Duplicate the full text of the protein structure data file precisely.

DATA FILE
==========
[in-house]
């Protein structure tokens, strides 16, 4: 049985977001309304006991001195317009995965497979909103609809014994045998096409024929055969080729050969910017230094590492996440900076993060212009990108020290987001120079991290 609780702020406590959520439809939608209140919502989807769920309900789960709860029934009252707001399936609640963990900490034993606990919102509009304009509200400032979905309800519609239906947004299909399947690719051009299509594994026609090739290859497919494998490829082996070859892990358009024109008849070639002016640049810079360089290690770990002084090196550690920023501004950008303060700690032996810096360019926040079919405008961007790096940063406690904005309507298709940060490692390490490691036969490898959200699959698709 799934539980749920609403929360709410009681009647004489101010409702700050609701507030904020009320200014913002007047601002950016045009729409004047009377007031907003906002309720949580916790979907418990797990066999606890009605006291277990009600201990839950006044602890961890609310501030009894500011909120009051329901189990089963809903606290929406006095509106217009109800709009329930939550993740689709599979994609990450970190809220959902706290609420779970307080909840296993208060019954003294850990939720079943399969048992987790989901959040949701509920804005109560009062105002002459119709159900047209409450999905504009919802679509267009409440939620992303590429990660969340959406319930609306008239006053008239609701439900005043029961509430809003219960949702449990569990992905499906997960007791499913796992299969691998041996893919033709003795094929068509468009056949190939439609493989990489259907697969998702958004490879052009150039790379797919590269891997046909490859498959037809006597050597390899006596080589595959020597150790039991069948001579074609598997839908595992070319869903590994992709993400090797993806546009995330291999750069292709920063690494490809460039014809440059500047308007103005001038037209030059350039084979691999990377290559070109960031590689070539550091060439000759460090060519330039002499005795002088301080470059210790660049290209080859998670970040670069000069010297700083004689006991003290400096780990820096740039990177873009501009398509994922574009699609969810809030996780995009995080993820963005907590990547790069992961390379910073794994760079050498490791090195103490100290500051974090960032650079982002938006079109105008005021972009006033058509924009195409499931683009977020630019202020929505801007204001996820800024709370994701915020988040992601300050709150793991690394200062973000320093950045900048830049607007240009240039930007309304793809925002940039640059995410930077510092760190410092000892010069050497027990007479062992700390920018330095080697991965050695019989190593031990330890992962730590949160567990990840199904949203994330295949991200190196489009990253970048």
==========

[in-house]
């Protein structure tokens, strides 16, 4: 049985977001309304006991001195317009995965497979909103609809014994045998096409024929055969080729050969910017230094590492996440900076993060212009990108020290987001120079991290 609780702020406590959520439809939608209140919502989807769920309900789960709860029934009252707001399936609640963990900490034993606990919102509009304009509200400032979905309800519609239906947004299909399947690719051009299509594994026609090739290859497919494998490829082996070859892990358009024109008849070639002016640049810079360089290690770990002084090196550690920023501004950008303060700690032996810096360019926040079919405008961007790096940063406690904005309507298709940060490692390490490691036969490898959200699959698709 799934539980749920609403929360709410009681009647004489101010409702700050609701507030904020009320200014913002007047601002950016045009729409004047009377007031907003906002309720949580916790979907418990797990066999606890009605006291277990009600201990839950006044602890961890609310501030009894500011909120009051329901189990089963809903606290929406006095509106217009109800709009329930939550993740689709599979994609990450970190809220959902706290609420779970307080909840296993208060019954003294850990939720079943399969048992987790989901959040949701509920804005109560009062105002002459119709159900047209409450999905504009919802679509267009409440939620992303590429990660969340959406319930609306008239006053008239609701439900005043029961509430809003219960949702449990569990992905499906997960007791499913796992299969691998041996893919033709003795094929068509468009056949190939439609493989990489259907697969998702958004490879052009150039790379797919590269891997046909490859498959037809006597050597390899006596080589595959020597150790039991069948001579074609598997839908595992070319869903590994992709993400090797993806546009995330291999750069292709920063690494490809460039014809440059500047308007103005001038037209030059350039084979691999990377290559070109960031590689070539550091060439000759460090060519330039002499005795002088301080470059210790660049290209080859998670970040670069000069010297700083004689006991003290400096780990820096740039990177873009501009398509994922574009699609969810809030996780995009995080993820963005907590990547790069992961390379910073794994760079050498490791090195103490100290500051974090960032650079982002938006079109105008005021972009006033058509924009195409499931683009977020630019202020929505801007204001996820800024709370994701915020988040992601300050709150793991690394200062973000320093950045900048830049607007240009240039930007309304793809925002940039640059995410930077510092760190410092000892010069050497027990007479062992700390920018330095080697991965050695019989190593031990330890992962730590949160567990990840199904949203994330295949991200190196489009990253970048």